Is Cor Pulmonale?
Cor pulmonale is
a condition that most commonly arises out of complications from high blood pressure (pulmonary hypertension). It’s also
known as right-sided heart failure because it occurs within the right ventricle
of your heart. Cor pulmonale causes the right ventricle to enlarge and pump blood less effectively than it
should. The ventricle is then pushed to its limit and ultimately fails.
This condition is often prevented when the high pressure of blood
going to the lungs is controlled. However, untreated pulmonary hypertension can
eventually lead to cor pulmonale along with other related, life-threatening
of Cor Pulmonale
The symptoms of cor pulmonale may not be noticeable at first
because they’re similar to the feelings you get after a hard workout. They
- shortness of breath
- an increased heart rate
Over time, these symptoms will worsen and flare up even during
periods of rest.
Tell your doctor immediately if you have any of the following
- chest pain
- leg or feet swelling
- excessive coughing
- excessive fatigue
of Cor Pulmonale
The lungs depend on the heart to transport blood from the body to
the lungs. Pulmonary hypertension is a type of increased pressure in your
lung’s arteries and your heart’s right ventricle. This increased pressure
causes an ineffective transportation of blood to the lungs. Untreated pulmonary
hypertension is the most common cause of cor pulmonale. Other conditions that
can cause this health complication include:
- blood clots in the lungs
- chronic obstructive pulmonary disease
- lung tissue damages
- sleep apnea
- cystic fibrosis
Any condition that causes low blood oxygen for long periods of
time can eventually cause cor pulmonale.
Cor pulmonale is diagnosed using both a physical exam and medical
testing. Your doctor will look for any abnormal heart rhythms, fluid retention,
and protruding neck veins during a physical exam.
Your doctor will also need to perform blood tests to detect
antibody levels and brain natriuretic peptide. Brain natriuretic peptide is an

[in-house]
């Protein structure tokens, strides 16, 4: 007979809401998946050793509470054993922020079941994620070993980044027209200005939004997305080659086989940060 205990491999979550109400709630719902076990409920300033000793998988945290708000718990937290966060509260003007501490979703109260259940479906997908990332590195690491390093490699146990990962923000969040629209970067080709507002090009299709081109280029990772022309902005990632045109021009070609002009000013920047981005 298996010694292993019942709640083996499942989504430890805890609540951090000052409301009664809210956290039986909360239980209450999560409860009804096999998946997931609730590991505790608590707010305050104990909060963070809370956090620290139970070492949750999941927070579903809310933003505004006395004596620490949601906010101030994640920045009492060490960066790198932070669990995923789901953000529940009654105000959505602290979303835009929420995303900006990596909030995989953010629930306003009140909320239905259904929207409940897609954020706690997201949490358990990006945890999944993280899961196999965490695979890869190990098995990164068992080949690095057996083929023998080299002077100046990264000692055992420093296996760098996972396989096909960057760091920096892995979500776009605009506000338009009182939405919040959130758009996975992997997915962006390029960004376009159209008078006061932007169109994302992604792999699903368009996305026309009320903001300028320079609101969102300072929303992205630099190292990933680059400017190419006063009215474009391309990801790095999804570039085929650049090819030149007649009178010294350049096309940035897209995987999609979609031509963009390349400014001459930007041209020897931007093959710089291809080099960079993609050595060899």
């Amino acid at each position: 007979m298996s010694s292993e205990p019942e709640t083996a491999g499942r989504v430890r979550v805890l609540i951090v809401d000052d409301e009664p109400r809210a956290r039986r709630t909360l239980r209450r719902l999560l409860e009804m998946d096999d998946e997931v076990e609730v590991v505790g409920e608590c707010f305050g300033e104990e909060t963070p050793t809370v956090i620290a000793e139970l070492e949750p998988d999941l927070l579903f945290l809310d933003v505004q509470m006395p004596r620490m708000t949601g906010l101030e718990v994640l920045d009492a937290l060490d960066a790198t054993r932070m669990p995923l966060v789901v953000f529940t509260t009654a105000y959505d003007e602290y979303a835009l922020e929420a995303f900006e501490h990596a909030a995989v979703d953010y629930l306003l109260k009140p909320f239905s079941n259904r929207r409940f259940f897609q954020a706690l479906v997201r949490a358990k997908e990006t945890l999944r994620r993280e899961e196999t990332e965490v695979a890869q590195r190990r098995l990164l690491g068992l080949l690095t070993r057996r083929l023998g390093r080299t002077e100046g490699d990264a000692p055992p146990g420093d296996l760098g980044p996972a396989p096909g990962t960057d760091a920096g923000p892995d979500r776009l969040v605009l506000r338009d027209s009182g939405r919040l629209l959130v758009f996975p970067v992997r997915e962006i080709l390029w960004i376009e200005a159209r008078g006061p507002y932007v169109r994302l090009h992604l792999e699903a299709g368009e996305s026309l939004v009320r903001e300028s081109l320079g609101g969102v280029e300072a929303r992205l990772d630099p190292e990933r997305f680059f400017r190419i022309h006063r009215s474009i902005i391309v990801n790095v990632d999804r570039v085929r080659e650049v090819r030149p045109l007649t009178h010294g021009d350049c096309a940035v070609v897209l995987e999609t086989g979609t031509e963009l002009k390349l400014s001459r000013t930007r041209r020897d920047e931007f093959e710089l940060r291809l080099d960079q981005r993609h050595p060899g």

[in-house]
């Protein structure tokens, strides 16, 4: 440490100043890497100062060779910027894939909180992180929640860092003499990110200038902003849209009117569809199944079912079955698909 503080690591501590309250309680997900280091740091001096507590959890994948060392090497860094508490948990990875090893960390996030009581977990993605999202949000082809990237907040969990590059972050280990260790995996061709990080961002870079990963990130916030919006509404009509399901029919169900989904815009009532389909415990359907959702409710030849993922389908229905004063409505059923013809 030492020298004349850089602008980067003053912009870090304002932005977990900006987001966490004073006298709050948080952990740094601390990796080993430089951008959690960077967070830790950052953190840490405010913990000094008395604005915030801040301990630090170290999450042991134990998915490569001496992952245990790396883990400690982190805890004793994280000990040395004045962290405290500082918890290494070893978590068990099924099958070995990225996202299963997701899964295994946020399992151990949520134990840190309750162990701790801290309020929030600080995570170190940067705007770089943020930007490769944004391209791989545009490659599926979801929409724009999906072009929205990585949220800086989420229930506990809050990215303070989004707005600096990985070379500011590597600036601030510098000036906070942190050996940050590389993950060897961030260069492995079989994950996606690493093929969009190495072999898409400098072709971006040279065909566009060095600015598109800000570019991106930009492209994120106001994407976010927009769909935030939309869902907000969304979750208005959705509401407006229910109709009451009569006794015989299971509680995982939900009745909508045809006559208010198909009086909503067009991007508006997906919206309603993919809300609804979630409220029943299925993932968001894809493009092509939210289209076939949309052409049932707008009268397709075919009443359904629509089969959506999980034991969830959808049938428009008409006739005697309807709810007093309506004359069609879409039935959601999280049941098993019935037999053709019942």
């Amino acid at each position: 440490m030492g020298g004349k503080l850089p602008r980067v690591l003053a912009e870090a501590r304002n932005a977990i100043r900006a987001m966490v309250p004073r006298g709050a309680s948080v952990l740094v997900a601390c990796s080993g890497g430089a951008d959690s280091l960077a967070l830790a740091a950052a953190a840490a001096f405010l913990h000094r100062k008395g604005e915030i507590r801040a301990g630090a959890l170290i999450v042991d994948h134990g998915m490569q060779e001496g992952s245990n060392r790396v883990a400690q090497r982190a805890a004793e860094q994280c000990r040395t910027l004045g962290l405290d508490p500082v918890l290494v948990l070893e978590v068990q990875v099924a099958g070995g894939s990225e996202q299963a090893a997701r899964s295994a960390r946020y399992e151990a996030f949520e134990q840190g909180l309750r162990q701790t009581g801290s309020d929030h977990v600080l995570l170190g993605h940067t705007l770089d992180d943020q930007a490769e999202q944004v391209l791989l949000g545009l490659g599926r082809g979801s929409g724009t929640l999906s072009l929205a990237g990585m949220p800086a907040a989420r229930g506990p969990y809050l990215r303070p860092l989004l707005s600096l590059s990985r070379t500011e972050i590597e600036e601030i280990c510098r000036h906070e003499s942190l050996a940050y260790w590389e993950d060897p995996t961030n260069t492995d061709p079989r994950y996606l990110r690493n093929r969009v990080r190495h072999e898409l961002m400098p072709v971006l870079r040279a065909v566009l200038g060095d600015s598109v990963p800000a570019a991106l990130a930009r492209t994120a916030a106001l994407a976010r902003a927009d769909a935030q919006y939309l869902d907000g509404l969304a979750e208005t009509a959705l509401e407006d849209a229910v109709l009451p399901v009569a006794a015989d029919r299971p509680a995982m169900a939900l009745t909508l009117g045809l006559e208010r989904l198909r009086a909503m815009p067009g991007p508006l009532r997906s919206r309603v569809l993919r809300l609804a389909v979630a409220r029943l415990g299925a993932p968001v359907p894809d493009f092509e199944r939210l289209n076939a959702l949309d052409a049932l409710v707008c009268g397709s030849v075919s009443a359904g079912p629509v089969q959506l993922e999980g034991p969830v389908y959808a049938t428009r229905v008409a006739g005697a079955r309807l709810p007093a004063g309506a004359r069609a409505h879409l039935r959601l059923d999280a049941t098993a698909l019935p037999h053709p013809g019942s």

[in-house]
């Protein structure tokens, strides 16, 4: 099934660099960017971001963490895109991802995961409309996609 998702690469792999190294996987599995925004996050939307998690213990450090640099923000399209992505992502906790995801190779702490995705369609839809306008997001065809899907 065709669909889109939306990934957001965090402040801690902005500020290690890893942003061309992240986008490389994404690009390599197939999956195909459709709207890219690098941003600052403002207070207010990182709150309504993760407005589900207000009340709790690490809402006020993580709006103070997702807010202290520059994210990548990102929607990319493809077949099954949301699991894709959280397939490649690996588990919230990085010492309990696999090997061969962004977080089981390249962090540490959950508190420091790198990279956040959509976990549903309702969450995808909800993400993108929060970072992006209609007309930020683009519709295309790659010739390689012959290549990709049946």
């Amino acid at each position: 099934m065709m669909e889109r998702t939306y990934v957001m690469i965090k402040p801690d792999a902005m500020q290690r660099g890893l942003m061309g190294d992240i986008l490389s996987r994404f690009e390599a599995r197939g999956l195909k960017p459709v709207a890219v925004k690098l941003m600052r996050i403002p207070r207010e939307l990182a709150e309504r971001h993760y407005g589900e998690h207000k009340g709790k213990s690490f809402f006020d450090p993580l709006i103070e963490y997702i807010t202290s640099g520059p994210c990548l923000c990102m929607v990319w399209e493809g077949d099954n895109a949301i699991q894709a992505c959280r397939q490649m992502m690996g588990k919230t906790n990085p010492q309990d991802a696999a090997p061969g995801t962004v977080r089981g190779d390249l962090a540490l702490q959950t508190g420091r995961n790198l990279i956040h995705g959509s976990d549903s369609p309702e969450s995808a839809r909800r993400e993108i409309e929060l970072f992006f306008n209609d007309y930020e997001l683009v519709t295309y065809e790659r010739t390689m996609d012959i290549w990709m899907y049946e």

amino acid made in the heart. It’s also secreted from the heart when the heart
Testing will also include:
- CT scans, which take images of parts of the body
- an echocardiogram, which uses sound waves to
produce images of your heart
- chest X-rays, which takes images of various
parts of your body
- a lung scan, which is used to detect blood clots
- lung function tests, which determine how well
your lungs work
In rare cases, your doctor may also order a lung biopsy to see if
any underlying tissue is damaged.
Pulmonary Hypertension and Cor Pulmonale
Your doctor will need to treat the causes of pulmonary
hypertension to treat cor pulmonale. Prescription medications can help decrease
blood pressure and help encourage oxygen flow back into the lungs. Diuretics
may also be used to get rid of fluid retention and to keep your blood sodium
levels down. You may also take blood thinners to prevent blood clots.
Severe or advanced cases of cor pulmonale require more aggressive
treatments such as a heart or lung transplant. Others may need to take oxygen
for People with Cor Pulmonale
The outlook for people with cor pulmonale ultimately depends on
the management of pulmonary hypertension. Cor pulmonale can also cause severe
fluid retention, difficulty breathing, and even shock. It’s life-threatening
when it’s not treated.
Talk to your doctor if you notice any changes in the way you
feel, especially if you’re currently being treated for pulmonary hypertension.
Your doctor may need to adjust your treatment plan to help prevent cor
You can prevent cor pulmonale by taking care of your heart and
lungs. Maintain a healthy weight, exercise, and eat a well-balanced diet to
avoid hypertension and heart disease.
Preventing the onset of lung disease may also help prevent this
condition. Smoking cigarettes can damage the lungs and eventually lead to cor